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The big banks remain the predominant force in the Canadian stock market, the foundation of a sector accounting for nearly one-third of the benchmark index’s total market value.Cole Burston/The Canadian Press

The U.S. stock market has historically offered up plenty to fuel a Canadian inferiority complex.

Compared with the former’s colossal size and variety, the Toronto Stock Exchange has long been perceived as a marginal play on natural resources.

But the TSX has become considerably more well rounded over the past few years, at the same time as the U.S. market has become more concentrated, especially in the tech sector.

“Simply put, the S&P 500 doesn’t seem that much better diversified than the S&P/TSX if one simply considers [sector composition],” Ian de Verteuil, head of portfolio strategy at CIBC World Markets, wrote in a recent report.

Investors making large bets on either market may need to revisit some long-held assumptions.

For years, the U.S. stock market served many global investors as a one-stop shop – a diversified, global portfolio in a single index.

No other exchange in the world has anything resembling the abundance of U.S. listings in health care, information technology and consumer sectors, which are teeming with dominant global brands.

But the rise of Big Tech as a singular worldwide investment phenomenon – one accelerated by the social isolation of the pandemic – has made the S&P 500 more dependent on a single sector than ever before.

The U.S. IT sector now makes up almost 30 per cent of total market capitalization, and that doesn’t even include companies such as Alphabet Inc. GOOGL-Q or Meta Platforms Inc. FB-Q (formerly known as Facebook), which were reclassified a few years ago to the communications sector, or names such as Tesla Inc. TSLA-Q or Amazon.com Inc. AMZN-Q, which now reside in consumer discretionary.

“If we added back Amazon’s current market capitalization to the IT sector, one would conclude that the S&P 500 is more dependent on one sector than the S&P/TSX!” Mr. de Verteuil wrote.

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Predictability is in short supply in today’s market

The big banks remain the predominant force in the Canadian stock market, the foundation of a sector accounting for nearly one-third of the benchmark index’s total market value.

Aside from financials, the Canadian market has become much more balanced. A decade ago, the materials and energy sectors accounted for a weighting of nearly 50 per cent. That heavy resource tilt has been reduced by half, in part because of a decline of the global commodity complex over the past several years.

Industrials and technology, meanwhile, have risen to become legitimate second-tier sectors, with year-end weightings of 13.2 per cent and 8.3 per cent, respectively.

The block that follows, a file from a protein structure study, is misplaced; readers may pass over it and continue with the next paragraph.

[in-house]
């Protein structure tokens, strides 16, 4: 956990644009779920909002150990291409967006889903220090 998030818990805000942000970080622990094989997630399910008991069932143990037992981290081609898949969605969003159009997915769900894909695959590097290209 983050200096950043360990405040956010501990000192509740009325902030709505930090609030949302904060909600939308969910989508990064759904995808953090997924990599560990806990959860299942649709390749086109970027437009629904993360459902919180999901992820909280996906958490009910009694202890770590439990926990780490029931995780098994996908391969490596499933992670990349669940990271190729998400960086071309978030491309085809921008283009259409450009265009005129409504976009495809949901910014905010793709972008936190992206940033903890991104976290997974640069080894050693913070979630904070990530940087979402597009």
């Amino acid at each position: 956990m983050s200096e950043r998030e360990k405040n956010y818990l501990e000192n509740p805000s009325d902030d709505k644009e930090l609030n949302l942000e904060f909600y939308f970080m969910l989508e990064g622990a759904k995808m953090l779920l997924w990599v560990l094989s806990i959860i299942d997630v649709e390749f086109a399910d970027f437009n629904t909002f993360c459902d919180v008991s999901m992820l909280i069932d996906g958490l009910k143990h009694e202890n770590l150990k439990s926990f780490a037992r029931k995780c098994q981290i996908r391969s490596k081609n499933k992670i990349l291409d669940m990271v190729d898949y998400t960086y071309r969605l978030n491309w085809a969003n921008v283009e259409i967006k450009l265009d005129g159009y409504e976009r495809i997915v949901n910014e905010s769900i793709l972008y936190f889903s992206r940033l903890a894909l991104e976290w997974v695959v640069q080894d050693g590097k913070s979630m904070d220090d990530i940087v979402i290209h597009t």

In fact, before the sell-off in tech stocks took hold through the latter half of last year, and into 2022 with rising inflation and interest rates bearing on investor sentiment, Canada’s emerging IT sector weighting rose as high as 12.4 per cent. That compares with just 1.2 per cent 10 years ago.

Most of that story revolves around Shopify Inc. SHOP-T, which became a global powerhouse in e-commerce over the past two years. Before succumbing to the tech-stock decline itself, Shopify’s market capitalization rose above $250-billion at its peak last August.

But several other earlier-stage tech plays have diversified the TSX in number, if not yet in size. The S&P/TSX Composite Index added six new IT names last year, including Telus International Inc. TIXT-T, Docebo Inc. DCBO-T, Nuvei Corp. NVEI-T and Dye & Durham Ltd. DND-T

While several of those stocks did not perform well through the end of last year, more tech listings are likely on the way, ATB Capital Markets analyst Martin Toner said in a note.

“We view the high number of recent technology IPOs as a fertile ground for future additions to the IT sector of the TSX Composite Index,” Mr. Toner wrote.

The most glaring shortcoming of the TSX remains the consumer sectors, which account for 8.2 per cent of the benchmark index – a paltry weighting compared with consumer spending’s share of the Canadian economy.

It’s worth noting, however, that the addition of Shopify to the consumer discretionary sector would change those numbers considerably, in the same way that Amazon is classified in the U.S. index.

“How Amazon ends up being a consumer discretionary stock but Shopify is an IT stock, I just scratch my head,” Mr. de Verteuil said in an interview.

“We should not lose any sight of the fact that the guys who determine the sector categories are people in the U.S., who don’t want the U.S. to look like a concentrated market.”

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